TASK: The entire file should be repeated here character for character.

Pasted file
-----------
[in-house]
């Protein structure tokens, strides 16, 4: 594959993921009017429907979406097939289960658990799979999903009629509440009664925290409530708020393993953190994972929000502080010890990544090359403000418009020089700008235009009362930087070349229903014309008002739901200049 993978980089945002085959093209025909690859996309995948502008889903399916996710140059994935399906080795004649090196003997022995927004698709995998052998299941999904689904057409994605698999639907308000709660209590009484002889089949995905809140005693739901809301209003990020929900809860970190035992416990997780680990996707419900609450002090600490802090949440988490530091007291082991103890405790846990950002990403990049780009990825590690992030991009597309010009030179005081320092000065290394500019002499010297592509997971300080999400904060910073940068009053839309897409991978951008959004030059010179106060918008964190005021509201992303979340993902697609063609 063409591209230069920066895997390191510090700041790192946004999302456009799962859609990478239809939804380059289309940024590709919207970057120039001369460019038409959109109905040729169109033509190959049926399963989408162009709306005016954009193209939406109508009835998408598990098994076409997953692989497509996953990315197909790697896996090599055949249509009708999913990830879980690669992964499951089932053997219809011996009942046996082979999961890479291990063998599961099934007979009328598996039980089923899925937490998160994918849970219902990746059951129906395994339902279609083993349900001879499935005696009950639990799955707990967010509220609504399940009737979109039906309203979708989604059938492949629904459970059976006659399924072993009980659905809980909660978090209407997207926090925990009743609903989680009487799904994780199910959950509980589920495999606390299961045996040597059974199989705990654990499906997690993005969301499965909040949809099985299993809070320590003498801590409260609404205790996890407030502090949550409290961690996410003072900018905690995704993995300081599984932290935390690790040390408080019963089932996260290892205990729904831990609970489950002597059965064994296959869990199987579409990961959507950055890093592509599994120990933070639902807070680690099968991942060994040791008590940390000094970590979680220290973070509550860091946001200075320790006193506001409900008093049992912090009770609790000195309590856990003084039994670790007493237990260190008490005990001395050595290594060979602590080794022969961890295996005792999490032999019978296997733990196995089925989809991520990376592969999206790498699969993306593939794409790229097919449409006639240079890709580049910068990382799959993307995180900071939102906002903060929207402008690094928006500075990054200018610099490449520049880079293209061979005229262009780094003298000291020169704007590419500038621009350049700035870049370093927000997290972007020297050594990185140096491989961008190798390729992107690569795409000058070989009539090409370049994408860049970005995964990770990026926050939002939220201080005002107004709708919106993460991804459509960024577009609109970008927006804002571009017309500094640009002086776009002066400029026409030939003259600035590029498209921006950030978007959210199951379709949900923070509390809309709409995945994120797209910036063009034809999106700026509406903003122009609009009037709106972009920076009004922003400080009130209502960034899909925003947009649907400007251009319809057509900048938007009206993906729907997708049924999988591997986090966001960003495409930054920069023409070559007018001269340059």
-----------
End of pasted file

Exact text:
[in-house]
């Protein structure tokens, strides 16, 4: 594959993921009017429907979406097939289960658990799979999903009629509440009664925290409530708020393993953190994972929000502080010890990544090359403000418009020089700008235009009362930087070349229903014309008002739901200049 993978980089945002085959093209025909690859996309995948502008889903399916996710140059994935399906080795004649090196003997022995927004698709995998052998299941999904689904057409994605698999639907308000709660209590009484002889089949995905809140005693739901809301209003990020929900809860970190035992416990997780680990996707419900609450002090600490802090949440988490530091007291082991103890405790846990950002990403990049780009990825590690992030991009597309010009030179005081320092000065290394500019002499010297592509997971300080999400904060910073940068009053839309897409991978951008959004030059010179106060918008964190005021509201992303979340993902697609063609 063409591209230069920066895997390191510090700041790192946004999302456009799962859609990478239809939804380059289309940024590709919207970057120039001369460019038409959109109905040729169109033509190959049926399963989408162009709306005016954009193209939406109508009835998408598990098994076409997953692989497509996953990315197909790697896996090599055949249509009708999913990830879980690669992964499951089932053997219809011996009942046996082979999961890479291990063998599961099934007979009328598996039980089923899925937490998160994918849970219902990746059951129906395994339902279609083993349900001879499935005696009950639990799955707990967010509220609504399940009737979109039906309203979708989604059938492949629904459970059976006659399924072993009980659905809980909660978090209407997207926090925990009743609903989680009487799904994780199910959950509980589920495999606390299961045996040597059974199989705990654990499906997690993005969301499965909040949809099985299993809070320590003498801590409260609404205790996890407030502090949550409290961690996410003072900018905690995704993995300081599984932290935390690790040390408080019963089932996260290892205990729904831990609970489950002597059965064994296959869990199987579409990961959507950055890093592509599994120990933070639902807070680690099968991942060994040791008590940390000094970590979680220290973070509550860091946001200075320790006193506001409900008093049992912090009770609790000195309590856990003084039994670790007493237990260190008490005990001395050595290594060979602590080794022969961890295996005792999490032999019978296997733990196995089925989809991520990376592969999206790498699969993306593939794409790229097919449409006639240079890709580049910068990382799959993307995180900071939102906002903060929207402008690094928006500075990054200018610099490449520049880079293209061979005229262009780094003298000291020169704007590419500038621009350049700035870049370093927000997290972007020297050594990185140096491989961008190798390729992107690569795409000058070989009539090409370049994408860049970005995964990770990026926050939002939220201080005002107004709708919106993460991804459509960024577009609109970008927006804002571009017309500094640009002086776009002066400029026409030939003259600035590029498209921006950030978007959210199951379709949900923070509390809309709409995945994120797209910036063009034809999106700026509406903003122009609009009037709106972009920076009004922003400080009130209502960034899909925003947009649907400007251009319809057509900048938007009206993906729907997708049924999988591997986090966001960003495409930054920069023409070559007018001269340059």